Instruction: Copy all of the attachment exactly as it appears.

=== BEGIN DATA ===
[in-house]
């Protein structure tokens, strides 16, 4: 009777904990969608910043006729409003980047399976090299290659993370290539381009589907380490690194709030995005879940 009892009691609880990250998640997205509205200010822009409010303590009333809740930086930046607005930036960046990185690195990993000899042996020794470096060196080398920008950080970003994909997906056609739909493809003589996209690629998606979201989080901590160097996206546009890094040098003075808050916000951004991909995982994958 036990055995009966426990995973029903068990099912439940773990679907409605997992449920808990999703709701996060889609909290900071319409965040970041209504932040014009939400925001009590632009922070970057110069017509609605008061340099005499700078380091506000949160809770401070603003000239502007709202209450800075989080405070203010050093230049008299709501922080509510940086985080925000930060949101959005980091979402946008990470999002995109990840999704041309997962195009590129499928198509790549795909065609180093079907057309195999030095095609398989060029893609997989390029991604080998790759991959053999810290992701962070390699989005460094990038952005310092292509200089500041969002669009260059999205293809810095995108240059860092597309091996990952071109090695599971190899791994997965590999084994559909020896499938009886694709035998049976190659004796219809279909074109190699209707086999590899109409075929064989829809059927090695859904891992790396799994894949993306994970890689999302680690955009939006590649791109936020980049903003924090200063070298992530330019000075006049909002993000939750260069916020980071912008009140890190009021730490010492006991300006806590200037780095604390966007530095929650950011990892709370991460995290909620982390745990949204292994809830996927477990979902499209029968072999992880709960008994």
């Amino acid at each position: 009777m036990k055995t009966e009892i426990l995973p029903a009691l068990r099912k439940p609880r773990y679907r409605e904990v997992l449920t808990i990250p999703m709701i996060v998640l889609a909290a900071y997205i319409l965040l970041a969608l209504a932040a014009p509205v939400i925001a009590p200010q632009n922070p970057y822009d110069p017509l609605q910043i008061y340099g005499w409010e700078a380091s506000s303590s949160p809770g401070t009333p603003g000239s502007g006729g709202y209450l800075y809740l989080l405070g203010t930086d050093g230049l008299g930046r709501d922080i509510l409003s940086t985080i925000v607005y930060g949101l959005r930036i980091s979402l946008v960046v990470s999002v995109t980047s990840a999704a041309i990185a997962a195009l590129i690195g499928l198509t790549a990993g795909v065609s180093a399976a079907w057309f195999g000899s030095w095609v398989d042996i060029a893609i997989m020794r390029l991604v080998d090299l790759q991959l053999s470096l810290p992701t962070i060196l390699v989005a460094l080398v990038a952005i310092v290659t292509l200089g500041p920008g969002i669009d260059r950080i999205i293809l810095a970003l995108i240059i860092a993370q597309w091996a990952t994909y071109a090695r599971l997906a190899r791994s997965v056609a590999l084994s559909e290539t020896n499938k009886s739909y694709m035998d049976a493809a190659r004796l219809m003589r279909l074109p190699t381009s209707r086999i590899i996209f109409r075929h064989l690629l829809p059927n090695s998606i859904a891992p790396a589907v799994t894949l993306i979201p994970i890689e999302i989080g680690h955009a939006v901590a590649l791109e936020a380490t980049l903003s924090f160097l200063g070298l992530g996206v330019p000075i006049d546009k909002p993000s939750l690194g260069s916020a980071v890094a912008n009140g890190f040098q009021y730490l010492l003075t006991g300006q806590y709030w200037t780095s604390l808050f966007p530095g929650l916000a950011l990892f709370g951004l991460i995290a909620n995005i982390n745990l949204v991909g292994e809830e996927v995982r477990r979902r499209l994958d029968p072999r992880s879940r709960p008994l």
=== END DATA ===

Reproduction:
[in-house]
């Protein structure tokens, strides 16, 4: 009777904990969608910043006729409003980047399976090299290659993370290539381009589907380490690194709030995005879940 009892009691609880990250998640997205509205200010822009409010303590009333809740930086930046607005930036960046990185690195990993000899042996020794470096060196080398920008950080970003994909997906056609739909493809003589996209690629998606979201989080901590160097996206546009890094040098003075808050916000951004991909995982994958 036990055995009966426990995973029903068990099912439940773990679907409605997992449920808990999703709701996060889609909290900071319409965040970041209504932040014009939400925001009590632009922070970057110069017509609605008061340099005499700078380091506000949160809770401070603003000239502007709202209450800075989080405070203010050093230049008299709501922080509510940086985080925000930060949101959005980091979402946008990470999002995109990840999704041309997962195009590129499928198509790549795909065609180093079907057309195999030095095609398989060029893609997989390029991604080998790759991959053999810290992701962070390699989005460094990038952005310092292509200089500041969002669009260059999205293809810095995108240059860092597309091996990952071109090695599971190899791994997965590999084994559909020896499938009886694709035998049976190659004796219809279909074109190699209707086999590899109409075929064989829809059927090695859904891992790396799994894949993306994970890689999302680690955009939006590649791109936020980049903003924090200063070298992530330019000075006049909002993000939750260069916020980071912008009140890190009021730490010492006991300006806590200037780095604390966007530095929650950011990892709370991460995290909620982390745990949204292994809830996927477990979902499209029968072999992880709960008994």
């Amino acid at each position: 009777m036990k055995t009966e009892i426990l995973p029903a009691l068990r099912k439940p609880r773990y679907r409605e904990v997992l449920t808990i990250p999703m709701i996060v998640l889609a909290a900071y997205i319409l965040l970041a969608l209504a932040a014009p509205v939400i925001a009590p200010q632009n922070p970057y822009d110069p017509l609605q910043i008061y340099g005499w409010e700078a380091s506000s303590s949160p809770g401070t009333p603003g000239s502007g006729g709202y209450l800075y809740l989080l405070g203010t930086d050093g230049l008299g930046r709501d922080i509510l409003s940086t985080i925000v607005y930060g949101l959005r930036i980091s979402l946008v960046v990470s999002v995109t980047s990840a999704a041309i990185a997962a195009l590129i690195g499928l198509t790549a990993g795909v065609s180093a399976a079907w057309f195999g000899s030095w095609v398989d042996i060029a893609i997989m020794r390029l991604v080998d090299l790759q991959l053999s470096l810290p992701t962070i060196l390699v989005a460094l080398v990038a952005i310092v290659t292509l200089g500041p920008g969002i669009d260059r950080i999205i293809l810095a970003l995108i240059i860092a993370q597309w091996a990952t994909y071109a090695r599971l997906a190899r791994s997965v056609a590999l084994s559909e290539t020896n499938k009886s739909y694709m035998d049976a493809a190659r004796l219809m003589r279909l074109p190699t381009s209707r086999i590899i996209f109409r075929h064989l690629l829809p059927n090695s998606i859904a891992p790396a589907v799994t894949l993306i979201p994970i890689e999302i989080g680690h955009a939006v901590a590649l791109e936020a380490t980049l903003s924090f160097l200063g070298l992530g996206v330019p000075i006049d546009k909002p993000s939750l690194g260069s916020a980071v890094a912008n009140g890190f040098q009021y730490l010492l003075t006991g300006q806590y709030w200037t780095s604390l808050f966007p530095g929650l916000a950011l990892f709370g951004l991460i995290a909620n995005i982390n745990l949204v991909g292994e809830e996927v995982r477990r979902r499209l994958d029968p072999r992880s879940r709960p008994l």